Nigel Huddleston provides update on US trade deal
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Trade minister Nigel Huddleston today insisted Britain is “very keen” to strike a post-Brexit free trade agreement (FTA) with the US. But he said talks have stalled as America is currently not looking to negotiate deals with other countries including the UK.
Mr Huddleston told MPs: “We recognise that the US is not focused on FTAs at present, however, we stand ready to resume negotiations when they are ready.
“And in the meantime, we’re working to improve the trading landscape, including removing US steel and aluminium tariffs and lifting the US ban on British lamb and beef.
“We’re also working with the US on areas of shared interest, including digital trade, SME support and supply chain security.”
Mr Huddleston said the US is not negotiating trade agreements with other countries beyond the UK.
But he insisted there is “very good dialogue with one of our closest allies in so many areas” and “considerable progress can and will continue to be made even without an FTA”.
Conservative former minister Sir Edward Leigh described a deal with the US as the “greatest prize of all”.
Sir Edward added: “Will the minister confirm that as far as we’re concerned there are no barriers at all to trying to conclude an agreement, whether it’s chlorinated chicken or whatever?
“We want this deal with the US. Will it happen do you think?”
Mr Huddleston said: “We’re very keen to conclude a deal with the US but at the moment they’re not able to enter into those negotiations.
“But that will not prohibit us from continuing to find opportunities and remove barriers where and when we can, as well as seeking those opportunities across the world.”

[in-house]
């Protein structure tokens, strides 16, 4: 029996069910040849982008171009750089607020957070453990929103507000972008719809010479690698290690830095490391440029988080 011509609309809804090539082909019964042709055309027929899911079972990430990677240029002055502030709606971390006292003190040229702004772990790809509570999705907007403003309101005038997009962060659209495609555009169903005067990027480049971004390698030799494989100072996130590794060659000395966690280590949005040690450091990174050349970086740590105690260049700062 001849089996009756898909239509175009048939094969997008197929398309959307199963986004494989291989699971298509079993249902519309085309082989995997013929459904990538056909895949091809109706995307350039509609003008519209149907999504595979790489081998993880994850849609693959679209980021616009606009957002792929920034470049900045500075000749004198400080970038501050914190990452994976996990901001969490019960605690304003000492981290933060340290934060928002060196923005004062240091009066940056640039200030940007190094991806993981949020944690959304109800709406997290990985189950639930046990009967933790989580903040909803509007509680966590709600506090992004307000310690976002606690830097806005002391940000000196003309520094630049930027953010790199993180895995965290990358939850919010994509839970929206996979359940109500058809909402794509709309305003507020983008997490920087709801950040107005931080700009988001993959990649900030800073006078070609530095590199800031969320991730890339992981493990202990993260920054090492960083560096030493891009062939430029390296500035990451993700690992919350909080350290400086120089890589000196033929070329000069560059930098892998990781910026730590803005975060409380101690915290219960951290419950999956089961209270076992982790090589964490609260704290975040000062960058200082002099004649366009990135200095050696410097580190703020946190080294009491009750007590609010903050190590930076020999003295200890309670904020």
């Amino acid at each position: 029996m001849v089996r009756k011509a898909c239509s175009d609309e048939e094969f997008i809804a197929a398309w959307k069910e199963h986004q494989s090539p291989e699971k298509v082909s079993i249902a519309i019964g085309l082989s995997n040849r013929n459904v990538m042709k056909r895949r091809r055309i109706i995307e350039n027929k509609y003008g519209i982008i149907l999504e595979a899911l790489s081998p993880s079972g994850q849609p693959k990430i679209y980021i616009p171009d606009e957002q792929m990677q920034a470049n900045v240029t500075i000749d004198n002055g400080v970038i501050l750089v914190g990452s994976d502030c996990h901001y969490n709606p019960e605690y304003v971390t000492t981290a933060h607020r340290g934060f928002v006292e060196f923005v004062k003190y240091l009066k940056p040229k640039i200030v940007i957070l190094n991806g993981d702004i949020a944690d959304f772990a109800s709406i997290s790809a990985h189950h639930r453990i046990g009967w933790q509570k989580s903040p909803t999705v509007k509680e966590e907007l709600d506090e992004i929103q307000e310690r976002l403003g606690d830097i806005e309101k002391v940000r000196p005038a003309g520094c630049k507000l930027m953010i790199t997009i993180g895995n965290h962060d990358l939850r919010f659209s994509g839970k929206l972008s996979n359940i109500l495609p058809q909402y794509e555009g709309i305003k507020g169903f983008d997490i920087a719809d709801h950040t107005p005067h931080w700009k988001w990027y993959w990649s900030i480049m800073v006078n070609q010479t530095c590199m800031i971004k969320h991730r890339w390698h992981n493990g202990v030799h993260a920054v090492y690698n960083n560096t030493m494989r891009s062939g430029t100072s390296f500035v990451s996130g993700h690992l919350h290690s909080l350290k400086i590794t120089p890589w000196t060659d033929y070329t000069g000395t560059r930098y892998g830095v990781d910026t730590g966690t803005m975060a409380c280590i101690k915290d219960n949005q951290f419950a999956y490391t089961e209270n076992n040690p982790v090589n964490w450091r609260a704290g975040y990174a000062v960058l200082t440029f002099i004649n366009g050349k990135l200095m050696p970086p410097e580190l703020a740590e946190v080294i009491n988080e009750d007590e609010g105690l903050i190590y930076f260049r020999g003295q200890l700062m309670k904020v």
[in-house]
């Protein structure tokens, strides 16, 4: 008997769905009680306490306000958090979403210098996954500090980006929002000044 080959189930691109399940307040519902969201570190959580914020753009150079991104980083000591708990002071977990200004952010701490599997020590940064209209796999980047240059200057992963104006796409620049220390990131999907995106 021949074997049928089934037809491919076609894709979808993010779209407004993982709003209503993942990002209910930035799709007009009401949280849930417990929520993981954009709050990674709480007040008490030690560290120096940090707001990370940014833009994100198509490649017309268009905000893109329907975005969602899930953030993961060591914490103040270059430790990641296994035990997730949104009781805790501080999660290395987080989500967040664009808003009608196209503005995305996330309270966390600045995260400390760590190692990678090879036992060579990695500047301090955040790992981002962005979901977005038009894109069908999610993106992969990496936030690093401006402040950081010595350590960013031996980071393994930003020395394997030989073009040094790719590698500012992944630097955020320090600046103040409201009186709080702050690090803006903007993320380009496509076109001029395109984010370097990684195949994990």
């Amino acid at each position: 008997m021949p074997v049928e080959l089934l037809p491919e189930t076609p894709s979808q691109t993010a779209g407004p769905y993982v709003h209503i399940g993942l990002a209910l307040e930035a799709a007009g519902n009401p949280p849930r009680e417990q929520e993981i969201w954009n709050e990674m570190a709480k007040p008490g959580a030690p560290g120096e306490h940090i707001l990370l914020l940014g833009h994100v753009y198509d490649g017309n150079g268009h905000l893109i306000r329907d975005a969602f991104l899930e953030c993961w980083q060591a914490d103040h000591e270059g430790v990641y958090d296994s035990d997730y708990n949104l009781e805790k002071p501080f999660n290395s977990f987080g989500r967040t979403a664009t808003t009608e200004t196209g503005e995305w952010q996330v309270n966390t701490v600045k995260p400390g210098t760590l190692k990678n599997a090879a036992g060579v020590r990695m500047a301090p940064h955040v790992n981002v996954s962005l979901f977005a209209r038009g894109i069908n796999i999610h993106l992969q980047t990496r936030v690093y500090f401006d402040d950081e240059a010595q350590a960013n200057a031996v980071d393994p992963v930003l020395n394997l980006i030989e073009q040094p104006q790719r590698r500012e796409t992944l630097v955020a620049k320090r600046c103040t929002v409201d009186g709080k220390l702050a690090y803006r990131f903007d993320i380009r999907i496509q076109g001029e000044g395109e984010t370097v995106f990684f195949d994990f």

Brexiteers were hopeful of a trade deal between the UK and the US after leaving the EU.
Former US President Donald Trump talked up the prospect, but there has been little progress under his successor Joe Biden.
It comes as Business and Trade Secretary Kemi Badenoch today travels to Mexico in a bid to make progress on two “post-Brexit wins”.
On a two-day visit to Mexico City, she will hold talks with counterparts to discuss the UK’s accession to the Comprehensive and Progressive Agreement for Trans-Pacific Partnership (CPTPP).
A major opportunity made possible by the UK’s departure from the EU is joining the 11-country CPTPP made up of Australia, Brunei, Canada, Chile, Japan, Malaysia, Mexico, New Zealand, Peru, Singapore and Vietnam.
Mrs Badenoch, a rising Tory star, will also look to renegotiate Britain’s free trade agreement with Mexico.
The Business and Trade Secretary said: “Mexico is a top-20 global economy, and a core member of the exciting trans-Pacific trade bloc.
“I’m here to push progress on two significant post-Brexit wins that will not only benefit British businesses, but also show what the UK has to offer CPTPP countries.
“We will add £2trillion to the bloc’s GDP when we join, taking it up to 15 percent of the world’s GDP, and will add a strong voice promoting free trade and defending against protectionism on the global stage.”
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